Do you have certain things pop into your stories if you write, or in the books you read? Icons like a cowrie shell, or a cross, or the smell of lavender or lemons, or the sea.
For me, it's music.
Some people like silence when they write, some authors have music playing or the tellie blaring to help them write ... like Brian Falkner, popular Kiwi author living in Australia. Brian talks of how he plays a CD of exciting, stirring music loudly when he's writing his fabulous action plots. Obviously, it works!
I listen to music when I write too ... for protagonist, Caterina in my work-in-progress novel from 18th Century Venice for Upper Mid-grade readers, it's Vivaldi's concertos and sacred music. Or anything from the Baroque era, my favourite time in musical history. And the instruments I love the best, violin and voice.
For my children's novel set in Australia's Great Depression, I listen to ... big surprise? No, it's Vivaldi's music as well. His many hundreds of compositions help me think and imagine.
But what if music is included in the actual plot?
Music plays a strong role in Upper mid-grade readers, The Four Seasons of Caterina. Particular pieces of music are intertwined into the action. Like Vivaldi's famous composition, The Four Seasons, especially his short Winter and Summer concertos as they influence Caterina's actions in the story.
The Gloria sung by the choir of the Ospedale della Pietà in Venice is very much alive for Caterina when she becomes part of its first public performance.
18th Century Venice was, and still is, the city of music. It's been a very natural process to imagine the right rhythms and melodies for different parts of the story. I can see this novel one day being a full-on literary/aural experience.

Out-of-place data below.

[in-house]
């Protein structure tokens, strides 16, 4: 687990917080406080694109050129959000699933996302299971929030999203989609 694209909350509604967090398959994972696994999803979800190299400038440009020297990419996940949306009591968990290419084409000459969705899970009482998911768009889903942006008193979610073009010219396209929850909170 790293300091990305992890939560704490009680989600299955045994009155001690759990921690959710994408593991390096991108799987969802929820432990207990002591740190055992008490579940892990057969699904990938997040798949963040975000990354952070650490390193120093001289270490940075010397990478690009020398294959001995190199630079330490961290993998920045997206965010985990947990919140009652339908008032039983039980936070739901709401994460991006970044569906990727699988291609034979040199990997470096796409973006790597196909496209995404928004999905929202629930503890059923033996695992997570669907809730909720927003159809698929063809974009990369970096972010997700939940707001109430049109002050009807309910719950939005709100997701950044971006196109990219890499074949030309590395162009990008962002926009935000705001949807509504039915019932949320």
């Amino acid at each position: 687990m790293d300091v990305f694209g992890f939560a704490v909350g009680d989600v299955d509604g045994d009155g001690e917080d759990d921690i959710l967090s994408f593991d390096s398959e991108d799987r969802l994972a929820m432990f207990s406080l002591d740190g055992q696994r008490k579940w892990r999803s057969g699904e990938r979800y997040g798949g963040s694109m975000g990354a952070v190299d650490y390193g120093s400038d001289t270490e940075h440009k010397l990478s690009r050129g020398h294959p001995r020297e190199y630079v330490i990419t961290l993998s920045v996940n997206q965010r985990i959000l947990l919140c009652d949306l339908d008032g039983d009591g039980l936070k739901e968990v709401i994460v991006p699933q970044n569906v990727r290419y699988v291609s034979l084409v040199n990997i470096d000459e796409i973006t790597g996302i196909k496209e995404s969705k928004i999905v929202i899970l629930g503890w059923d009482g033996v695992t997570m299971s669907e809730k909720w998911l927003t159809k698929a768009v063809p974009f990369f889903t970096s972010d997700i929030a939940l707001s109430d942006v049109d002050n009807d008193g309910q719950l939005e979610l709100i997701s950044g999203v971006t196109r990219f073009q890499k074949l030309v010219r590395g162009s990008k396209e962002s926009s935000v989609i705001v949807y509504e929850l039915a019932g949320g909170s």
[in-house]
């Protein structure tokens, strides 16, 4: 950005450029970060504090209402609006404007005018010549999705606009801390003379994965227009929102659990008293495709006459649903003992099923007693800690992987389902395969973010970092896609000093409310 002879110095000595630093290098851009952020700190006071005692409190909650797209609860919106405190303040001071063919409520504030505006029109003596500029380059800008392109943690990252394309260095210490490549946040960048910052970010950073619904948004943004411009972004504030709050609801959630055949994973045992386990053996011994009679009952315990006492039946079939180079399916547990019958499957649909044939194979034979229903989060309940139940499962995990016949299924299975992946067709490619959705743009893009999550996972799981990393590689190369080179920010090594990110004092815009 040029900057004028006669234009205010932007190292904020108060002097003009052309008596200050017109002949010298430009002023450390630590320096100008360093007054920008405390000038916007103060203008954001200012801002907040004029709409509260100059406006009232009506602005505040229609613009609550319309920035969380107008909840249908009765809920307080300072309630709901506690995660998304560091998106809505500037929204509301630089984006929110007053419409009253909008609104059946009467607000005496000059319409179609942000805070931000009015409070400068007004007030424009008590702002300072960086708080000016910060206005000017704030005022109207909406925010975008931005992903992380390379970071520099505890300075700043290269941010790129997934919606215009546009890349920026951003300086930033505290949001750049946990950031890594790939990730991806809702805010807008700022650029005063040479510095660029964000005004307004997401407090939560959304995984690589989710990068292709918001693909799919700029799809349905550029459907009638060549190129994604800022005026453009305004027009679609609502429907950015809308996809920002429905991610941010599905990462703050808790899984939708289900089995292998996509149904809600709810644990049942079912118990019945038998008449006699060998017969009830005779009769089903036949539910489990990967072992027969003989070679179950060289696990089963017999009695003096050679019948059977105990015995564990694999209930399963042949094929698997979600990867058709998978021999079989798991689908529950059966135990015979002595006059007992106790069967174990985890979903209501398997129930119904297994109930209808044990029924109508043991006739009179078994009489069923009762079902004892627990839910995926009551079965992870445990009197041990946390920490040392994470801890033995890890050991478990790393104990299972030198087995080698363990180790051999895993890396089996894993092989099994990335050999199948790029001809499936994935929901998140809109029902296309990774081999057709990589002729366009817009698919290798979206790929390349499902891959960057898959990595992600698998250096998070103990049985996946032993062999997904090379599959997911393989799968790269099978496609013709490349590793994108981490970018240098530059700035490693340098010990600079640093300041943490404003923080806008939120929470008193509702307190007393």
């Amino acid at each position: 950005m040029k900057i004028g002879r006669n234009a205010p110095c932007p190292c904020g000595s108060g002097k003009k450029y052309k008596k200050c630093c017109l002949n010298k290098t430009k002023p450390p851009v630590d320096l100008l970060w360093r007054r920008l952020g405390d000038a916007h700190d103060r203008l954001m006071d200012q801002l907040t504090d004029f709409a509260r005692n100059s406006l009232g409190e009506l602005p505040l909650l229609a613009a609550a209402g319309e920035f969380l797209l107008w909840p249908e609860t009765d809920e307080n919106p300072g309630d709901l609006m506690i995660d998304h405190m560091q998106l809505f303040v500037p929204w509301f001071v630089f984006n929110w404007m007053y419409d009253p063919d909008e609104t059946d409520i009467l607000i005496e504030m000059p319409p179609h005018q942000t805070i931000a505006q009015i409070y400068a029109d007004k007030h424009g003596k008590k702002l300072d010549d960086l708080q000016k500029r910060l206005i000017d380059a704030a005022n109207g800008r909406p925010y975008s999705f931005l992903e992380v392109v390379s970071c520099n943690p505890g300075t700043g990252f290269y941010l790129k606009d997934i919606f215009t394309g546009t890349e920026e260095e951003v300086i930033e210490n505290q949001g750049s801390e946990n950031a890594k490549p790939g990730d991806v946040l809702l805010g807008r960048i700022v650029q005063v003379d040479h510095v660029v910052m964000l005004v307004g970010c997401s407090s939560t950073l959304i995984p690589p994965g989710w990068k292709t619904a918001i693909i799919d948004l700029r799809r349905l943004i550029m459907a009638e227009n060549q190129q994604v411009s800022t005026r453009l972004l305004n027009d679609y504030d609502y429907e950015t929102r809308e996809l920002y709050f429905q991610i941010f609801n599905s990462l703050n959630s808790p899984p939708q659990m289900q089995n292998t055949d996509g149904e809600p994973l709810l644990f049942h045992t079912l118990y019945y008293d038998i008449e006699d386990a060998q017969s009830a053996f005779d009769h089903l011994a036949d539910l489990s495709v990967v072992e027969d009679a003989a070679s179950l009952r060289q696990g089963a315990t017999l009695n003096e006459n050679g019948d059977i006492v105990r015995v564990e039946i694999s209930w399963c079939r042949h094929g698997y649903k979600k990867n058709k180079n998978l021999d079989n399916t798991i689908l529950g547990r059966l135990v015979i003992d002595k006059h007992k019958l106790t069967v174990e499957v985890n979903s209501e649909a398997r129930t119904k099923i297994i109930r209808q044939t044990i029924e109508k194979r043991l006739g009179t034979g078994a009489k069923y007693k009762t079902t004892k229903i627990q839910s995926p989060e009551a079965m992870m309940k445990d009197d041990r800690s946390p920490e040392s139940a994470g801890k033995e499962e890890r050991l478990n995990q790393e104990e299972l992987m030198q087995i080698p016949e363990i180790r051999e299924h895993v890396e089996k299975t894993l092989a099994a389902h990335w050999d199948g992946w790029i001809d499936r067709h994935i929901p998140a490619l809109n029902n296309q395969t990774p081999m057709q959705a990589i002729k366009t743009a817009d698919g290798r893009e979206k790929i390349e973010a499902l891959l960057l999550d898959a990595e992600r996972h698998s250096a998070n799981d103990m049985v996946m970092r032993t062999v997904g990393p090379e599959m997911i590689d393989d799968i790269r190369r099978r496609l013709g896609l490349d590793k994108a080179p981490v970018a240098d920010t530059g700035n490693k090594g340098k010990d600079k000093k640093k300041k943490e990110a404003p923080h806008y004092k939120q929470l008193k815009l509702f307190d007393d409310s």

Who knows? Maybe it will even have gorgeous line illustrations done by a talented illustrator, and a beautiful hard cover as well? No harm in dreaming, eh?
For another of my work-in-progress feisty heroines, Adversity McAllister - living during Australia's Great Depression, growing up in a family of actors and singers ensures she knows the popular songs from her era. She can carry a tune well with melodies and lyrics at her fingertips. Music is essential to this story. Here's a beautiful, popular song from 1930 that Adversity knows well. Someone to Watch over Me, sung by the great Gertrude Lawrence.
In post-First World War Australia, popular music featured nostalgic songs from 'Mother England'; but by the late 1920s, American jazz increased in popularity as Hollywood's new moving pictures took over the infant Australian film industry in the late 1920s. They hastened the closing down of live theatre and vaudeville shows.
Even in hard economic times, people sought out music, playing and singing it for themselves, in pubs, homes and church halls in the final glory days of vaudeville theatre before they sold up to give way to the talkies.
Main image: from the BoppinBabies.com.au site ... much appreciated for this one-off use.
(c) Sheryl Gwyther 2017